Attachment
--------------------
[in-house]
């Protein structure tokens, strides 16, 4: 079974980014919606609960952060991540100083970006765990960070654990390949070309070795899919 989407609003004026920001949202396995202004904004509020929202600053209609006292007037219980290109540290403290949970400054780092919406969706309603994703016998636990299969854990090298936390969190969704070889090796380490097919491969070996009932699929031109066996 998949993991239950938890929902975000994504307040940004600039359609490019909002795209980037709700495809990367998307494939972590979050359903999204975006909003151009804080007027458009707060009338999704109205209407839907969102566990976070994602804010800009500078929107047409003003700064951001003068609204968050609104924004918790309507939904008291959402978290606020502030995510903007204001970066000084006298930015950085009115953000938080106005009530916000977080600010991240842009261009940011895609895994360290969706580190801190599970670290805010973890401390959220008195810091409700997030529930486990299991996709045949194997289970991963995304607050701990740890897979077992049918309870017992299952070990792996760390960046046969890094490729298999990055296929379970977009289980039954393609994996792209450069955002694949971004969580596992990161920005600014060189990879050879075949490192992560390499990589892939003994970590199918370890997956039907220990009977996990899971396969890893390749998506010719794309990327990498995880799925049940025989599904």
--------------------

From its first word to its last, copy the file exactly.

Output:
[in-house]
């Protein structure tokens, strides 16, 4: 079974980014919606609960952060991540100083970006765990960070654990390949070309070795899919 989407609003004026920001949202396995202004904004509020929202600053209609006292007037219980290109540290403290949970400054780092919406969706309603994703016998636990299969854990090298936390969190969704070889090796380490097919491969070996009932699929031109066996 998949993991239950938890929902975000994504307040940004600039359609490019909002795209980037709700495809990367998307494939972590979050359903999204975006909003151009804080007027458009707060009338999704109205209407839907969102566990976070994602804010800009500078929107047409003003700064951001003068609204968050609104924004918790309507939904008291959402978290606020502030995510903007204001970066000084006298930015950085009115953000938080106005009530916000977080600010991240842009261009940011895609895994360290969706580190801190599970670290805010973890401390959220008195810091409700997030529930486990299991996709045949194997289970991963995304607050701990740890897979077992049918309870017992299952070990792996760390960046046969890094490729298999990055296929379970977009289980039954393609994996792209450069955002694949971004969580596992990161920005600014060189990879050879075949490192992560390499990589892939003994970590199918370890997956039907220990009977996990899971396969890893390749998506010719794309990327990498995880799925049940025989599904």